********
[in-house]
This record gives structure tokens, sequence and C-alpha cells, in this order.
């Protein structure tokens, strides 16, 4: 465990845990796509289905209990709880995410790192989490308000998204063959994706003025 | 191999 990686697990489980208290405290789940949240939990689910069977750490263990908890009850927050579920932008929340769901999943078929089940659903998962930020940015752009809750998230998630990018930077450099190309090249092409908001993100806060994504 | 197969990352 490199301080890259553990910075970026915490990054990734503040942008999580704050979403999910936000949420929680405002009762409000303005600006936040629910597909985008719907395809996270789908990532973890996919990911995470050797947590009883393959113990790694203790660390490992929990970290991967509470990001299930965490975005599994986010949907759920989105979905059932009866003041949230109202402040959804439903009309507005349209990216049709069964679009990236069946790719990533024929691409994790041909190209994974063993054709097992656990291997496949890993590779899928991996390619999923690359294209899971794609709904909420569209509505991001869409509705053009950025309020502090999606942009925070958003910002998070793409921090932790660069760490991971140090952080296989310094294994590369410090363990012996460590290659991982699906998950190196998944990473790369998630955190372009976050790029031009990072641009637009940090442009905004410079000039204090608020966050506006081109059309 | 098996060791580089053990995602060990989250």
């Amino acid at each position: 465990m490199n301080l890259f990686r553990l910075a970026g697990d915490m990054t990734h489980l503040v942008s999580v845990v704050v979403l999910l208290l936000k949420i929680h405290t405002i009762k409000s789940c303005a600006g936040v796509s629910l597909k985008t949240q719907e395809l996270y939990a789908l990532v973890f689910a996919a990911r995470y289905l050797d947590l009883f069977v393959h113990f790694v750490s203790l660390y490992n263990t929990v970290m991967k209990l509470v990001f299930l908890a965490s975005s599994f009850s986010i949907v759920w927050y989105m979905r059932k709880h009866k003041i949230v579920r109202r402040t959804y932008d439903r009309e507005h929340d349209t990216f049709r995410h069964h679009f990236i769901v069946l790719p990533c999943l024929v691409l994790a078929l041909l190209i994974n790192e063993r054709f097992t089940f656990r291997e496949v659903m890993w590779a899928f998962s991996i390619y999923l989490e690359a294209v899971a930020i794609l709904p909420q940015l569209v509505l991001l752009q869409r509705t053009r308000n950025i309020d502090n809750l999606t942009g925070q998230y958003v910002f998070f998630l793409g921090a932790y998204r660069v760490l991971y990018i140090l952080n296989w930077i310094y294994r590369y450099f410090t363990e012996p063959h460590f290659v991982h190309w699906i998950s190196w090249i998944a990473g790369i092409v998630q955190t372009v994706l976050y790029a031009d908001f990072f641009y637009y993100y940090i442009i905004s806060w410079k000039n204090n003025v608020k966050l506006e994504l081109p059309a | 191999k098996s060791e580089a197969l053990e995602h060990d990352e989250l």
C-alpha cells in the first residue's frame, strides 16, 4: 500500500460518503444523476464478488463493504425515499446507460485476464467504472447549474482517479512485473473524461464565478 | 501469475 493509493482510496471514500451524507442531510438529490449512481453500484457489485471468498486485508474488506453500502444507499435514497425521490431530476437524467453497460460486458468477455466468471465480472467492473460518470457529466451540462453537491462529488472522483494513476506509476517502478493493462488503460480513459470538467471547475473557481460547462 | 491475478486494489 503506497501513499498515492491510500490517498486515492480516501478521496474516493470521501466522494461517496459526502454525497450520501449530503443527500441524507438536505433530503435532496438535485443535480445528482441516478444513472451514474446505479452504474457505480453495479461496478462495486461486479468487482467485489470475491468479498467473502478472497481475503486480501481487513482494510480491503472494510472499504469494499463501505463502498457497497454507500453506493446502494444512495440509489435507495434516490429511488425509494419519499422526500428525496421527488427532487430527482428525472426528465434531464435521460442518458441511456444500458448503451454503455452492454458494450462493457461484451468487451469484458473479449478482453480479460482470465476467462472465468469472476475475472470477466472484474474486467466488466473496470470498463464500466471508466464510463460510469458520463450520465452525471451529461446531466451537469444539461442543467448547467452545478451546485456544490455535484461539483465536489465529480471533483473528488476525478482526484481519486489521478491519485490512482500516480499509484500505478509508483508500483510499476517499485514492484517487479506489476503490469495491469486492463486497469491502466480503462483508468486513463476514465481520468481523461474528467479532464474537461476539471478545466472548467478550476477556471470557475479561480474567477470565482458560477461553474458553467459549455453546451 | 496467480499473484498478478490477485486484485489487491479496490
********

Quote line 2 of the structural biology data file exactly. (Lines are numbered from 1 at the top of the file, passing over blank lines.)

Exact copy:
This record gives structure tokens, sequence and C-alpha cells, in this order.